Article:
I was sleeping, and being comforted
by a cool breeze, when suddenly a gray dove
from a thicket sang and sobbed with longing,
and reminded me of my own passion.
I had been away from my own soul so long,
so late-sleeping, but that dove’s crying
woke me and made me cry. Praise
to all early-waking grievers!
~ Adi al-Riga
Came across the verse this morning.
Reminded me of a recent Sunday morning when I entered the sanctuary, and hearing the question, “Are you all ready to worshipz?” heard my spirit cry, “Yes!” And then I walked out.
Out of the sanctuary.
I didn’t know where. But I kept walking. I found myself moving to the far end of the field behind the church. It was a mild July morning, a cool breeze was blowing. And in the corner of the field, surrounded by lush green trees and bushes, I heard another symphony. A symphony of cooing pigeons perched on wires above me. And behind me up high in their nest atop the neighboring tower antenna, the screeches of birds of prey in their nest. The leaves quietly rustled in the breeze. Sparrows twittered as they flew by. No voices. No human sounds I could detect. Only the cooing, the screeching, the rustling, and my own breathing. Nature’s worship set. And to these sounds I added my own voice with raised hands, chanting Psalm 8 in Hebrew.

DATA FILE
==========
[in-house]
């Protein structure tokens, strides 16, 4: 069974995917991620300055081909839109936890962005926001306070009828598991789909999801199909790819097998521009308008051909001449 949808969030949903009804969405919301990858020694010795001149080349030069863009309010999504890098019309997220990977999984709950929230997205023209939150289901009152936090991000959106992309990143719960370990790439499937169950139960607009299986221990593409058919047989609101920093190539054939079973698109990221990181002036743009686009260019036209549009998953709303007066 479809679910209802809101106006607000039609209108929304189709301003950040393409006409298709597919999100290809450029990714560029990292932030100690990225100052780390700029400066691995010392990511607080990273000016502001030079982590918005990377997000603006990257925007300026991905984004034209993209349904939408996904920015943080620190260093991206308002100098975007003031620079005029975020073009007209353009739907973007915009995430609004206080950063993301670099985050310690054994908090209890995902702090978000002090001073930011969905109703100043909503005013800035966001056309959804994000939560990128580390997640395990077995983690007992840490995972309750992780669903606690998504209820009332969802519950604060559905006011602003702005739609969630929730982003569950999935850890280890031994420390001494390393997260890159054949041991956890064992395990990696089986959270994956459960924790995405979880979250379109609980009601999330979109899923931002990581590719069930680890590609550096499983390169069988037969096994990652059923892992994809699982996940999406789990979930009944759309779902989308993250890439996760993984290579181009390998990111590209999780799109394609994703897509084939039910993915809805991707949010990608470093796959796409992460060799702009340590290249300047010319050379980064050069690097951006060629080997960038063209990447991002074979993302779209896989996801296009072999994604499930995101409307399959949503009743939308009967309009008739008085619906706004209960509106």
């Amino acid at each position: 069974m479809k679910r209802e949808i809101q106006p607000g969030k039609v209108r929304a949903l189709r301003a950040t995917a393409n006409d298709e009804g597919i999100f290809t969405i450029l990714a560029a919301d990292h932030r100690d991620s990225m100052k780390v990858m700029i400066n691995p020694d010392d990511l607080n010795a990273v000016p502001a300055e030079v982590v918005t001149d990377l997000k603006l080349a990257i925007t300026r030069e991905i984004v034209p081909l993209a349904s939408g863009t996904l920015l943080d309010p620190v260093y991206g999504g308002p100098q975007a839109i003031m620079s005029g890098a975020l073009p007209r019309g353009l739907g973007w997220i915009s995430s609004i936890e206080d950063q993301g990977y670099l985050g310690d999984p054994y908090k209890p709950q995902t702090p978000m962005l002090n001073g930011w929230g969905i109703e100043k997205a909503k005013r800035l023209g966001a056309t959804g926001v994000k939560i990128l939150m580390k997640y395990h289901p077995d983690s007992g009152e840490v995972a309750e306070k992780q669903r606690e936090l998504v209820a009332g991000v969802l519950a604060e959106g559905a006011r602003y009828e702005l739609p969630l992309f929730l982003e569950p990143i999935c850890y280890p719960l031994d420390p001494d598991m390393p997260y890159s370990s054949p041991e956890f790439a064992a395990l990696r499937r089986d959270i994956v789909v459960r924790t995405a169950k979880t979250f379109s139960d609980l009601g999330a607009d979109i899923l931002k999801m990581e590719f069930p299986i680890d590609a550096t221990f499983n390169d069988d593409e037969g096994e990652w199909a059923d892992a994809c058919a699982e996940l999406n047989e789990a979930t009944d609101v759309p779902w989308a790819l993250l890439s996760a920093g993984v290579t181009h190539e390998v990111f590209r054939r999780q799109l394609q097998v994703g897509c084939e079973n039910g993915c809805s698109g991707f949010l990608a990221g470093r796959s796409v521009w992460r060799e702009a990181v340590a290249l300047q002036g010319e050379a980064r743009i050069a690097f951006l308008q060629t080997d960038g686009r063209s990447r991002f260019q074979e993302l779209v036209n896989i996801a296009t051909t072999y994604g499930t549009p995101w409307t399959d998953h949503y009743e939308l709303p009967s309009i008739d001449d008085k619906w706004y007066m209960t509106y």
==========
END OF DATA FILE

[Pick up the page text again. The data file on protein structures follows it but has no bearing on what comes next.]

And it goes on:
I was transported.
I had been away from my soul too long.
Unlike the poet’s experience, it was not early-waking grieving that I felt. But the gentle divine pumping of my heart, drawing my senses to the realities of soul and spirit, numbed by chemo, by life, by incessant noise.
I walked back refreshed. Ready for the conversations that awaited me to which I could now bring more than mind and intellect.
A reawakened soul.